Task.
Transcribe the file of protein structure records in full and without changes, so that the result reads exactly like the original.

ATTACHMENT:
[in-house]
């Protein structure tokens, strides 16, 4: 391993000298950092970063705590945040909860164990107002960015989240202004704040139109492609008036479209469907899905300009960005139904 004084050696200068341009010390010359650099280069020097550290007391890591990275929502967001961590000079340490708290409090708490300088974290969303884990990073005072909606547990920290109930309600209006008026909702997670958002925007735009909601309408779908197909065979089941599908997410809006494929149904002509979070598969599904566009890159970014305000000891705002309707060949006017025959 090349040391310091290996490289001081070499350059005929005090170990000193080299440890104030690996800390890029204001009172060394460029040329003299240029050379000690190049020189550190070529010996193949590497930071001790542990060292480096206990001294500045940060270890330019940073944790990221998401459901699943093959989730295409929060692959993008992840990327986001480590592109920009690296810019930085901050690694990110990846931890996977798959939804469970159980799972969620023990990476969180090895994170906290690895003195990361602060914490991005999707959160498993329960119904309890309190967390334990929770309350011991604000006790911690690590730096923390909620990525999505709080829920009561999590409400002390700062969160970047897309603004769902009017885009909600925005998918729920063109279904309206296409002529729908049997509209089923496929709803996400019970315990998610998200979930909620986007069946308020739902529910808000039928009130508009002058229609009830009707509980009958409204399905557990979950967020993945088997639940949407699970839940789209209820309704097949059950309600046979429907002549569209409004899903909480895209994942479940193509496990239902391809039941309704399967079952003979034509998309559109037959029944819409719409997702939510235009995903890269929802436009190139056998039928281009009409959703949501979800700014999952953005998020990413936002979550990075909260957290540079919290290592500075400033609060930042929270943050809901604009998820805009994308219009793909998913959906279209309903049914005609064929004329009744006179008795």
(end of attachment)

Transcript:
[in-house]
């Protein structure tokens, strides 16, 4: 391993000298950092970063705590945040909860164990107002960015989240202004704040139109492609008036479209469907899905300009960005139904 004084050696200068341009010390010359650099280069020097550290007391890591990275929502967001961590000079340490708290409090708490300088974290969303884990990073005072909606547990920290109930309600209006008026909702997670958002925007735009909601309408779908197909065979089941599908997410809006494929149904002509979070598969599904566009890159970014305000000891705002309707060949006017025959 090349040391310091290996490289001081070499350059005929005090170990000193080299440890104030690996800390890029204001009172060394460029040329003299240029050379000690190049020189550190070529010996193949590497930071001790542990060292480096206990001294500045940060270890330019940073944790990221998401459901699943093959989730295409929060692959993008992840990327986001480590592109920009690296810019930085901050690694990110990846931890996977798959939804469970159980799972969620023990990476969180090895994170906290690895003195990361602060914490991005999707959160498993329960119904309890309190967390334990929770309350011991604000006790911690690590730096923390909620990525999505709080829920009561999590409400002390700062969160970047897309603004769902009017885009909600925005998918729920063109279904309206296409002529729908049997509209089923496929709803996400019970315990998610998200979930909620986007069946308020739902529910808000039928009130508009002058229609009830009707509980009958409204399905557990979950967020993945088997639940949407699970839940789209209820309704097949059950309600046979429907002549569209409004899903909480895209994942479940193509496990239902391809039941309704399967079952003979034509998309559109037959029944819409719409997702939510235009995903890269929802436009190139056998039928281009009409959703949501979800700014999952953005998020990413936002979550990075909260957290540079919290290592500075400033609060930042929270943050809901604009998820805009994308219009793909998913959906279209309903049914005609064929004329009744006179008795």